OCZ Quad 2Gb Memory Kit Review - 8Gb of Platinum Goodness

Memory by thorgal @ 2008-04-30

With the introduction of Vista, 2 GB of memory suddenly seems insufficient. Many people have made the jump to 4 GB lately, but on a 32Bit operating system, more is definitely overkill. Today we happen to have a 64 bit operating system installed on our test system, so there´s no stopping us from fully loading our P35 motherboard with... 8 GB of memory. And we even managed to overclock it!

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Overclocking & Test methodology


Again remembering my days when overclocking four sticks of 1 Gb memory, my hopes for overclocking four modules of 2Gb were not very high, to say the least. Looks like I was wrong though, but I didn't find out just by myself. Actually one of the reasons that I accepted to test this review is the fact that Tony was very enthusiastic about these modules, boasting he could get them past 1000Mhz (PC8000) without difficulty. This I had to see for myself, but to be honest, in order to get there I needed some help, which Tony gladly provided.

The specific difficulty in overclocking this memory is that these modules are quite picky about the Trfc (Row Refresh Cycle Time) setting. To be able to overclock to a higher level, these modules need a Trfc setting of 54. The problem with this is that most Asus boards do not offer any higher setting than 42 in the bios, which makes overclocking these modules very difficult. Fortunately, Tony (and OCZ) has come up with a solution by reprogramming the SPD set for these and some other modules, setting the Trfc in the SPD already at 54 cycles as standard.

Unfortunately, our test modules were still programmed with a lower Trfc setting, making our overclock look... well... futile to be honest. Not to be despaired however: Tony emailed me a more recent SPD file with the right Trfc setting, the only thing I had to do was reprogram the SPD of the modules. For this I used a nifty little program called spdtool, which unfortunately didn't work in my Vista 64 OS. Flashing the SPD in XP proved painless however and I was quickly on my way into more promising OC territory.

For a complete guide, please visit Tony's report in the OCZ support forums

Madshrimps (c)
Dual Orthos Run - 1000 Mhz DDR

Without much problems we got our modules up to a 1000Mhz DDR2, with just a slight elevation in memory latencies. Instead of 5-4-4 we had to relax to 5-5-5, but with that setting and just 2.0 Volts on the memory, everything was fine. We could run Orthos for a couple of hours (screenshot above) and complete our full test suite. We pushed the memory a little harder still, and went up to 1050Mhz DDR, however, full stability in the Futuremark Vantage benchmark was no longer possible. Therefore this setting was not included in our test results. More voltage proved futile, our tested modules reached their peak performance between 2 and 2.1 volts. Other testers report even lower voltages, some reaching DDR1000 with only 1.8 Volts.

Testing methodology and benchmark suite

For the speed tests of these modules we put together a simple test methodology. First of all, stock results were tested, with the timings of the modules put exactly according to the OCZ spec sheet. This would leave our QX9650 cpu run at the standard 333x9 setting, or 3Ghz of CPU speed at the standard front side bus of 333 Mhz. The memory was put at a 2:3 divider to the front side bus, resulting in exactly 400 Mhz (800 Mhz DDR) or PC6400 speeds, which is the stock speed for today's modules. The timings are the standard CL5-4-4-18-2T timings.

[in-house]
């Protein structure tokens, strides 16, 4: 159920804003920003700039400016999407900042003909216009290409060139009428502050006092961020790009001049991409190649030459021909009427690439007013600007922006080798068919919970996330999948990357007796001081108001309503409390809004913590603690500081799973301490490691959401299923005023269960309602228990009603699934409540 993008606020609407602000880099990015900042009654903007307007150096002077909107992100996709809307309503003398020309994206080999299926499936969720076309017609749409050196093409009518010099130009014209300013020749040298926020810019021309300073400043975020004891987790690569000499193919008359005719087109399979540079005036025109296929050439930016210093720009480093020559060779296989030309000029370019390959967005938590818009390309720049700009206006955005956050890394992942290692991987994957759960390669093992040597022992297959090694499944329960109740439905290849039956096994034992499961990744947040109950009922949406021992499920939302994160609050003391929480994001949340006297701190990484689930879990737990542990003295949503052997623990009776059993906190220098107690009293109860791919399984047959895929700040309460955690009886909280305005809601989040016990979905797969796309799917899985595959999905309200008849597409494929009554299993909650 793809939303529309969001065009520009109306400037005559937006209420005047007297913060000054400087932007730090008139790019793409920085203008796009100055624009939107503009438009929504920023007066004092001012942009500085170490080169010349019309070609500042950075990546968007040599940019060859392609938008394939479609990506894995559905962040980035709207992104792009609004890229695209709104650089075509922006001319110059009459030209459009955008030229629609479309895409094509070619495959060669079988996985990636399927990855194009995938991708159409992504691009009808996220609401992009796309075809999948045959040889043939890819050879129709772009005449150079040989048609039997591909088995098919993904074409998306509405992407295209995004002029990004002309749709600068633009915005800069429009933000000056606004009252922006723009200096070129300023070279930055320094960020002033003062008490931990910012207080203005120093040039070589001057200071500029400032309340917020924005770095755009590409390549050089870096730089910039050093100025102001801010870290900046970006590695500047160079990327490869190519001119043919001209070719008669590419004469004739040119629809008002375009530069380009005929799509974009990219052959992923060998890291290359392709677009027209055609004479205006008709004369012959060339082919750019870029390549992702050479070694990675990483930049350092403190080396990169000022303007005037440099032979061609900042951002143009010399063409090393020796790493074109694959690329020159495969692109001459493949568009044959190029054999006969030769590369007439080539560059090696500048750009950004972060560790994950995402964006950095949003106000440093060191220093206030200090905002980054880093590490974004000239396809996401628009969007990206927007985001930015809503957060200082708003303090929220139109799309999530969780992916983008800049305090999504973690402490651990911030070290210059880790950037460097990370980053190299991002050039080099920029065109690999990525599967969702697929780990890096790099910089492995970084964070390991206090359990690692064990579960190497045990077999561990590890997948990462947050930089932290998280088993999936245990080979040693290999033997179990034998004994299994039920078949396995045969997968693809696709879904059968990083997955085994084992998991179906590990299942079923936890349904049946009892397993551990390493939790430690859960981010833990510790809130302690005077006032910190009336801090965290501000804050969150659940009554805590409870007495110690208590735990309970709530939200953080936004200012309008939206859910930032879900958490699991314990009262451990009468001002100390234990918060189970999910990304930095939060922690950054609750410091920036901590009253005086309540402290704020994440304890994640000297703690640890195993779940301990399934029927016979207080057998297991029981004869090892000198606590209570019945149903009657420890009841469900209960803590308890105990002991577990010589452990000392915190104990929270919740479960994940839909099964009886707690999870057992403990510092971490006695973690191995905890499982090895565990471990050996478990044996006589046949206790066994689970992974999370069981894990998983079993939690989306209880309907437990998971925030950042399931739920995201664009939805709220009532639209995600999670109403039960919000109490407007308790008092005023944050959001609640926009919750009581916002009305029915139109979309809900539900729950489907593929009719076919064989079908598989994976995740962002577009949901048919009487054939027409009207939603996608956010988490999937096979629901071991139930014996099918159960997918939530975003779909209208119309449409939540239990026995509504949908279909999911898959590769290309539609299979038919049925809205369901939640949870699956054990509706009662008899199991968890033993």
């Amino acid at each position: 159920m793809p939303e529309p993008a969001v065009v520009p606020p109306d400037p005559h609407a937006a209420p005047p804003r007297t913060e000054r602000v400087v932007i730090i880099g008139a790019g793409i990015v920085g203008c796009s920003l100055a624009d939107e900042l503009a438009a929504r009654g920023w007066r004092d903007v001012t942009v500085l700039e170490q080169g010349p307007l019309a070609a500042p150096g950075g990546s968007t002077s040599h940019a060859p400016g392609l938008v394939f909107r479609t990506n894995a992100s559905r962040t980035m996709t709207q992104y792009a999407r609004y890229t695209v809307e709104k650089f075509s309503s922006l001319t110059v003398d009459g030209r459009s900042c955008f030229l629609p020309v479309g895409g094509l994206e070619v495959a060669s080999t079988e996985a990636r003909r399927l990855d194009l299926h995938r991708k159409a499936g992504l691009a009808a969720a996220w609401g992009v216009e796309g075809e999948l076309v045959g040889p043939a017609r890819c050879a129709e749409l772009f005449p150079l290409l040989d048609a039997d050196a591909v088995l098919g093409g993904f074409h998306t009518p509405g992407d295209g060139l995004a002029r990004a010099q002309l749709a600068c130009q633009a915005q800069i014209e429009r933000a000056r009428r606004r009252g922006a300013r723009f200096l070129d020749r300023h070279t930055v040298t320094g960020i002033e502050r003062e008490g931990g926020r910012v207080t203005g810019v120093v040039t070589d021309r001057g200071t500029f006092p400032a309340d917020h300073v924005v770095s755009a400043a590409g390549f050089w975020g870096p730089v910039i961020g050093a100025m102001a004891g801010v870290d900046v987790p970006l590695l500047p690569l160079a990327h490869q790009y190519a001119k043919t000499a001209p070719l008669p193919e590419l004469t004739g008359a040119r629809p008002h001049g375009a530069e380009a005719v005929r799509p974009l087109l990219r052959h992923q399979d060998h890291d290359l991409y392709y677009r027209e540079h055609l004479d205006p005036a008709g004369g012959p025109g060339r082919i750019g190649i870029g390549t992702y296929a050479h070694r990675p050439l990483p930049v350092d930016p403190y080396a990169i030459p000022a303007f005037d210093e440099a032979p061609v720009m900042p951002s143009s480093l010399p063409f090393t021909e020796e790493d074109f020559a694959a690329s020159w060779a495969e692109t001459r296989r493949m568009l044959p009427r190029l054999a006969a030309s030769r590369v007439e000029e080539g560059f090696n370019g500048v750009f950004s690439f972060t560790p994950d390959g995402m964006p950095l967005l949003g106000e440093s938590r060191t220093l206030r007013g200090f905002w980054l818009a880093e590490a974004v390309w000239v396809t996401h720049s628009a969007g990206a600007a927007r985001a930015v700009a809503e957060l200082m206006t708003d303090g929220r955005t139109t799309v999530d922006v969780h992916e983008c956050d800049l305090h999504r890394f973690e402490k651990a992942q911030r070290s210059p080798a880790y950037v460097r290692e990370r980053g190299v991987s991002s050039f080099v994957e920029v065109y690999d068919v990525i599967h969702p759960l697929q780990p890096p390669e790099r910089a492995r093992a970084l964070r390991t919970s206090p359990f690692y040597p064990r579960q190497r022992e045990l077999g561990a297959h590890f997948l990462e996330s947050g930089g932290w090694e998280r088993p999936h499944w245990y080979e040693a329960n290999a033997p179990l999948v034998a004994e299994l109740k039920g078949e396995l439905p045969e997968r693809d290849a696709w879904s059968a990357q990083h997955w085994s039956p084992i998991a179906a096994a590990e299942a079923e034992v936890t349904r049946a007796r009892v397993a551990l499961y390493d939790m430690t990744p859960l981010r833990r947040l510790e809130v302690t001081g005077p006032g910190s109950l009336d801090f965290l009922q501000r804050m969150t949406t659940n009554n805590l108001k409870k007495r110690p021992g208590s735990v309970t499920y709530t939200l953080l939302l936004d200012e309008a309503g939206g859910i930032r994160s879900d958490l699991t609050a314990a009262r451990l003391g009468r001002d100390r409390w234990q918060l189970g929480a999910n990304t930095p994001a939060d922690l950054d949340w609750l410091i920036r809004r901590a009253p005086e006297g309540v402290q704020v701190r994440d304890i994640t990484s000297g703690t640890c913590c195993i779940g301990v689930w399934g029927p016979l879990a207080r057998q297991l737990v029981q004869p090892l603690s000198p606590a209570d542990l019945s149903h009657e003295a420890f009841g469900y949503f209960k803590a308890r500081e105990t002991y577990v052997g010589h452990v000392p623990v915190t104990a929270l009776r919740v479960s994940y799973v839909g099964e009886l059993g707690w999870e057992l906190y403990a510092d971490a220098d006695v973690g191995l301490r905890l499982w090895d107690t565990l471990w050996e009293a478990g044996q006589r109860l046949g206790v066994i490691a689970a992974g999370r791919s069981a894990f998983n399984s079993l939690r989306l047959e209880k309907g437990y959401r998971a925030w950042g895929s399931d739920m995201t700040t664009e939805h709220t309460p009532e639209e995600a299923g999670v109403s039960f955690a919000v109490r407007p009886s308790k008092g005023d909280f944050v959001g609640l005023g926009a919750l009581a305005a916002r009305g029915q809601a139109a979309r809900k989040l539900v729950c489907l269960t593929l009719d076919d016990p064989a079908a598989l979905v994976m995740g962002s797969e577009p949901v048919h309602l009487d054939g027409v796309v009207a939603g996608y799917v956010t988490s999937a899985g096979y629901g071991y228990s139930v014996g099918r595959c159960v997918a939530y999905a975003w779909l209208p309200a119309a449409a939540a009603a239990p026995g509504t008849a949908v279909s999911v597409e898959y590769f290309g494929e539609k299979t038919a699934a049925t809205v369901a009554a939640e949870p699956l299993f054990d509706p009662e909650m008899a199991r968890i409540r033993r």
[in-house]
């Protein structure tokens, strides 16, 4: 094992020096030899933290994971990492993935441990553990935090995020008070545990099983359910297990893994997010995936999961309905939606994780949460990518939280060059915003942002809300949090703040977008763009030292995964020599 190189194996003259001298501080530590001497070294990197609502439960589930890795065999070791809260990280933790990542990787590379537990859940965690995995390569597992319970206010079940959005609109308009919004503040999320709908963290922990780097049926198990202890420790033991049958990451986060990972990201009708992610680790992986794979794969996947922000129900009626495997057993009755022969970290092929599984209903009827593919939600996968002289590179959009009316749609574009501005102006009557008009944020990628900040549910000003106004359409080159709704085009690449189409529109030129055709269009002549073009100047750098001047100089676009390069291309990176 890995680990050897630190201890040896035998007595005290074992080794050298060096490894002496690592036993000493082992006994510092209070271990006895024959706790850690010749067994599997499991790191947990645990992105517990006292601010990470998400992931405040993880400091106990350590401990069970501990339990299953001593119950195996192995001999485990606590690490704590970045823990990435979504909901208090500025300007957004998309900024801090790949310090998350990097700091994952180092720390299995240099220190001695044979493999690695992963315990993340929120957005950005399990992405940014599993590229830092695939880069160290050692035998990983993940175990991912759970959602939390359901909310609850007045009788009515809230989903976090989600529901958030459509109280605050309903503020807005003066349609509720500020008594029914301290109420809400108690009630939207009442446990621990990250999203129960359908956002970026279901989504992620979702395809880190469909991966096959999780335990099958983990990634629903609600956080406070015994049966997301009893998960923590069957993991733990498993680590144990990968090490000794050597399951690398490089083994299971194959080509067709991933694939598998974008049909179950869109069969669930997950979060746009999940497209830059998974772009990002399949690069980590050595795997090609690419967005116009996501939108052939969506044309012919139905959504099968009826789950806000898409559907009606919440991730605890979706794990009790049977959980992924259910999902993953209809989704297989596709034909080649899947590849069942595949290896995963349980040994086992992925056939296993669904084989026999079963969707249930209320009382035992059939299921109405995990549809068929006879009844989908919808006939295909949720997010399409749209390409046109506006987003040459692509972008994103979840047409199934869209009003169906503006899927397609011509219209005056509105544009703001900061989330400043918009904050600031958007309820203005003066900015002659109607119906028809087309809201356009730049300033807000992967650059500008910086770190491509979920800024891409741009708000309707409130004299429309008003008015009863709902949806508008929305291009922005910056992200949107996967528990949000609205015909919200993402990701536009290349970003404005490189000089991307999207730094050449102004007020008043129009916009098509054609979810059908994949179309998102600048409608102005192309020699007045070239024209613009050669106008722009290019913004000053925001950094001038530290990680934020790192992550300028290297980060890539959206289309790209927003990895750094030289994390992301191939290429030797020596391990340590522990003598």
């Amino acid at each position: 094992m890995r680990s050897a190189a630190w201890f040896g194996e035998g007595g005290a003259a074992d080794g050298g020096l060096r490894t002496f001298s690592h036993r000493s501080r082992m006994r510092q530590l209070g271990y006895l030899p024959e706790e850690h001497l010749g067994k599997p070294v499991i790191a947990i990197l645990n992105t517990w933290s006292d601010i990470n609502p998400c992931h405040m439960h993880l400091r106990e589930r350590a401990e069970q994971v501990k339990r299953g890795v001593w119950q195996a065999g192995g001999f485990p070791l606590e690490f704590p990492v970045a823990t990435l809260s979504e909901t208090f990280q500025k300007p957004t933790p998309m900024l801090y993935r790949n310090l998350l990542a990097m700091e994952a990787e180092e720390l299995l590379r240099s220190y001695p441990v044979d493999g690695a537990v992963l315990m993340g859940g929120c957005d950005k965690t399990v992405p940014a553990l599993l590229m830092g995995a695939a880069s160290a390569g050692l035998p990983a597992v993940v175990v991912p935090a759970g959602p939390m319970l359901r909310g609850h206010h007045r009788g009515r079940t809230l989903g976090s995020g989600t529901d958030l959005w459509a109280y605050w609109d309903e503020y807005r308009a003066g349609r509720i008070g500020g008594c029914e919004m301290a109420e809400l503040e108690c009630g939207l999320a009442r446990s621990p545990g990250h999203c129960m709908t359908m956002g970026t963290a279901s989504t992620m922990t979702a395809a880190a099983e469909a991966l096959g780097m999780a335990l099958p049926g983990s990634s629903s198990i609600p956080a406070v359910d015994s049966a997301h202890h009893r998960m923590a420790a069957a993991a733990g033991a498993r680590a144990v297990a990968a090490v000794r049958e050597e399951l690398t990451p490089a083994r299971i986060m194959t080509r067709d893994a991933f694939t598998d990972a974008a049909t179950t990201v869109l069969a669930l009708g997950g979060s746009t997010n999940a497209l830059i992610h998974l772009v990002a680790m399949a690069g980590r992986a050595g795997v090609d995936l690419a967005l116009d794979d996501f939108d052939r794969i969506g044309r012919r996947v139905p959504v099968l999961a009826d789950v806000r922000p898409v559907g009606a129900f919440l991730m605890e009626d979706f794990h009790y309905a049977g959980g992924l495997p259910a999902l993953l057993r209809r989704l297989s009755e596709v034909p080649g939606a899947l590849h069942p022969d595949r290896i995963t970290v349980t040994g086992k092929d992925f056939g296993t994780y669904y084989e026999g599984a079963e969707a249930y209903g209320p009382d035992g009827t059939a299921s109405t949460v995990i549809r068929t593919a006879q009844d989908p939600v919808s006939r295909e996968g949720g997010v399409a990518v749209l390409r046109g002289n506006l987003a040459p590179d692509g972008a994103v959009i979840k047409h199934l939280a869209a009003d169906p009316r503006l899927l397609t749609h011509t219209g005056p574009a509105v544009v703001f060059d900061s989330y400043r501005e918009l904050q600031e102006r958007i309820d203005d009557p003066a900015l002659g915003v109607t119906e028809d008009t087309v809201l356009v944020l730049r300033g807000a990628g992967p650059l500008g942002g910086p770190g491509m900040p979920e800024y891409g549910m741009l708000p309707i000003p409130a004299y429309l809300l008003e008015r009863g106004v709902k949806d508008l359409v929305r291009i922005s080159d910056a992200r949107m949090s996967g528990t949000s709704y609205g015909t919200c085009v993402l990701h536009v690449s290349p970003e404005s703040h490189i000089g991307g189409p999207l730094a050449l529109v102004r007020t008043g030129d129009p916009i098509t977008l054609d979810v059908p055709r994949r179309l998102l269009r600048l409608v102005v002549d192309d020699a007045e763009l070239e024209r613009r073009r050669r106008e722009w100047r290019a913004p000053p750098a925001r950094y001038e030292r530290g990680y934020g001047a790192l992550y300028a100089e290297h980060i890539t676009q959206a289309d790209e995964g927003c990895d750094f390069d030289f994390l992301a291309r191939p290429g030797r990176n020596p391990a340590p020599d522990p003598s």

The second benchmark run was run using a simple overclocking scheme: the front side bus (FSB) was increased to 400 Mhz, while the CPU multiplier was reduced to 8, resulting in a CPU speed of 3.2 Ghz. For a first test, the memory was run synchronized with the front side bus, again at the speed of 400Mhz (800Mhz DDR), while for a second test the memory speed was increased by using a 4:5 memory divider, resulting in speeds of 500Mhz (1000Mhz DDR), something which this memory kit has proven to be capable of in the previous paragraph. The timings for the modules were now 5-5-5-18-2T. For the tests with 2 modules of 2Gb, we used the exact same settings, only for the 2x 1Gb modules, for which we used Corsair's Dominator PC8888C4F kit, we ran at the sharper timings of CL4-4-4-12-2T.

As soon as we ensure full stability of our memory modules on the applied settings, we can get to our test suite. We included a limited test suite more directed towards applications this time, instead of games or generic benchmarks:

  • SiSoftware's S.A.N.D.R.A. 2007
  • Lavalys Everest 4.00
  • Futuremark 3D Mark '06 - total score and cpu score
  • Futuremark PCMark Vantage - memory suite
  • Superpi 1.5, Xtremesystems edition
  • Crytek/Electronic Art's Crysis, through Madboris' Benchmark Tool
  • Techarp's H.264 benchmark
  • Adobe's Photoshop CS3, benchmarked with Driverheaven's Photoshop benchmark
  • Maxon's Cinebench 10

    Have a look at the test results on the next page >
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    Comment from hephaestusp @ 2008/05/02
    Well, I was wandering that since on AMD processors the memory controller is included in them, what would the results be? If there is a main difference from an Intel CPU, there it should be! If you are able to run the tests on a Phenom???
    Comment from thorgal @ 2008/05/02
    Originally Posted by hephaestusp View Post
    Well, I was wandering that since on AMD processors the memory controller is included in them, what would the results be? If there is a main difference from an Intel CPU, there it should be! If you are able to run the tests on a Phenom???
    I don't have a phenom system at my disposal, so for the near future I won't be able to check myself. Take a look at the OCZ support forums, you might find an answer there.